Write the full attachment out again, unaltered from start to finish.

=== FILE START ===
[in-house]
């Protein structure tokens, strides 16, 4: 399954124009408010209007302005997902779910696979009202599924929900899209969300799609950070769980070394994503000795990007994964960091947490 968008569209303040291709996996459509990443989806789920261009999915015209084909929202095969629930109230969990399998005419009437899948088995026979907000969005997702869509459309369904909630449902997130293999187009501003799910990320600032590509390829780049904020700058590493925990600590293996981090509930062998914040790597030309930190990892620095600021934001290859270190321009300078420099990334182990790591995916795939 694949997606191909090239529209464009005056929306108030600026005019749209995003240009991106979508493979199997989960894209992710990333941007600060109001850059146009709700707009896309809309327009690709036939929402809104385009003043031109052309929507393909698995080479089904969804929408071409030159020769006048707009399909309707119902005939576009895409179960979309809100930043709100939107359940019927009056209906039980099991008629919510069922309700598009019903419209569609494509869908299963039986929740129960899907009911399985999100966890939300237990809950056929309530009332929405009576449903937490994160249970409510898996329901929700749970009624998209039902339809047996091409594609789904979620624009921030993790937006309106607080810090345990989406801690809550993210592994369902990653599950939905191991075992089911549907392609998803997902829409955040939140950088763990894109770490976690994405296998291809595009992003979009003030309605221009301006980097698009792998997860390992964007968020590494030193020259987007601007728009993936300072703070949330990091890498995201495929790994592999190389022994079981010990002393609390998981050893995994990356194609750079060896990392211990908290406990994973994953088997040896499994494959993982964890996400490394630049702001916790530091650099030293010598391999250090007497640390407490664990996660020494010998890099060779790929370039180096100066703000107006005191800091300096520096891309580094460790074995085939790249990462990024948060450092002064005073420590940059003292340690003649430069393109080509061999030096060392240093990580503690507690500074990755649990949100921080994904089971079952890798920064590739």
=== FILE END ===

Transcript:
[in-house]
């Protein structure tokens, strides 16, 4: 399954124009408010209007302005997902779910696979009202599924929900899209969300799609950070769980070394994503000795990007994964960091947490 968008569209303040291709996996459509990443989806789920261009999915015209084909929202095969629930109230969990399998005419009437899948088995026979907000969005997702869509459309369904909630449902997130293999187009501003799910990320600032590509390829780049904020700058590493925990600590293996981090509930062998914040790597030309930190990892620095600021934001290859270190321009300078420099990334182990790591995916795939 694949997606191909090239529209464009005056929306108030600026005019749209995003240009991106979508493979199997989960894209992710990333941007600060109001850059146009709700707009896309809309327009690709036939929402809104385009003043031109052309929507393909698995080479089904969804929408071409030159020769006048707009399909309707119902005939576009895409179960979309809100930043709100939107359940019927009056209906039980099991008629919510069922309700598009019903419209569609494509869908299963039986929740129960899907009911399985999100966890939300237990809950056929309530009332929405009576449903937490994160249970409510898996329901929700749970009624998209039902339809047996091409594609789904979620624009921030993790937006309106607080810090345990989406801690809550993210592994369902990653599950939905191991075992089911549907392609998803997902829409955040939140950088763990894109770490976690994405296998291809595009992003979009003030309605221009301006980097698009792998997860390992964007968020590494030193020259987007601007728009993936300072703070949330990091890498995201495929790994592999190389022994079981010990002393609390998981050893995994990356194609750079060896990392211990908290406990994973994953088997040896499994494959993982964890996400490394630049702001916790530091650099030293010598391999250090007497640390407490664990996660020494010998890099060779790929370039180096100066703000107006005191800091300096520096891309580094460790074995085939790249990462990024948060450092002064005073420590940059003292340690003649430069393109080509061999030096060392240093990580503690507690500074990755649990949100921080994904089971079952890798920064590739």